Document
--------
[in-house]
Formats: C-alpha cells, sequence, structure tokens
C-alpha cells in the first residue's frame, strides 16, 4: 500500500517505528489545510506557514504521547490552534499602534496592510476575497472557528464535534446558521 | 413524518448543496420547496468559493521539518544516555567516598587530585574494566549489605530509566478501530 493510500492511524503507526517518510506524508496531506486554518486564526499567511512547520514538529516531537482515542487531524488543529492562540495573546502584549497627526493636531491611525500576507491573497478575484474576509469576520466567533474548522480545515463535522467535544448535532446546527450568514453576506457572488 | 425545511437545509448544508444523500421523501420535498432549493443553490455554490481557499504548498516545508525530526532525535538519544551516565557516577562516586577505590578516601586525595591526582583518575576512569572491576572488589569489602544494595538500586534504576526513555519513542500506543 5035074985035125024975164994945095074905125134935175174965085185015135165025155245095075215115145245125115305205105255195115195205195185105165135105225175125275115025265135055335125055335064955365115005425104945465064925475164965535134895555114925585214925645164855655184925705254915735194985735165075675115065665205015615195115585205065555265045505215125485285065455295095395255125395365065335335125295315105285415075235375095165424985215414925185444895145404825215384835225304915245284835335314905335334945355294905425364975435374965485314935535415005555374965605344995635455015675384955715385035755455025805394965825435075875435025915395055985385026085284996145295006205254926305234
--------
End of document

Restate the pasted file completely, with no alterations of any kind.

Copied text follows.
[in-house]
Formats: C-alpha cells, sequence, structure tokens
C-alpha cells in the first residue's frame, strides 16, 4: 500500500517505528489545510506557514504521547490552534499602534496592510476575497472557528464535534446558521 | 413524518448543496420547496468559493521539518544516555567516598587530585574494566549489605530509566478501530 493510500492511524503507526517518510506524508496531506486554518486564526499567511512547520514538529516531537482515542487531524488543529492562540495573546502584549497627526493636531491611525500576507491573497478575484474576509469576520466567533474548522480545515463535522467535544448535532446546527450568514453576506457572488 | 425545511437545509448544508444523500421523501420535498432549493443553490455554490481557499504548498516545508525530526532525535538519544551516565557516577562516586577505590578516601586525595591526582583518575576512569572491576572488589569489602544494595538500586534504576526513555519513542500506543 5035074985035125024975164994945095074905125134935175174965085185015135165025155245095075215115145245125115305205105255195115195205195185105165135105225175125275115025265135055335125055335064955365115005425104945465064925475164965535134895555114925585214925645164855655184925705254915735194985735165075675115065665205015615195115585205065555265045505215125485285065455295095395255125395365065335335125295315105285415075235375095165424985215414925185444895145404825215384835225304915245284835335314905335334945355294905425364975435374965485314935535415005555374965605344995635455015675384955715385035755455025805394965825435075875435025915395055985385026085284996145295006205254926305234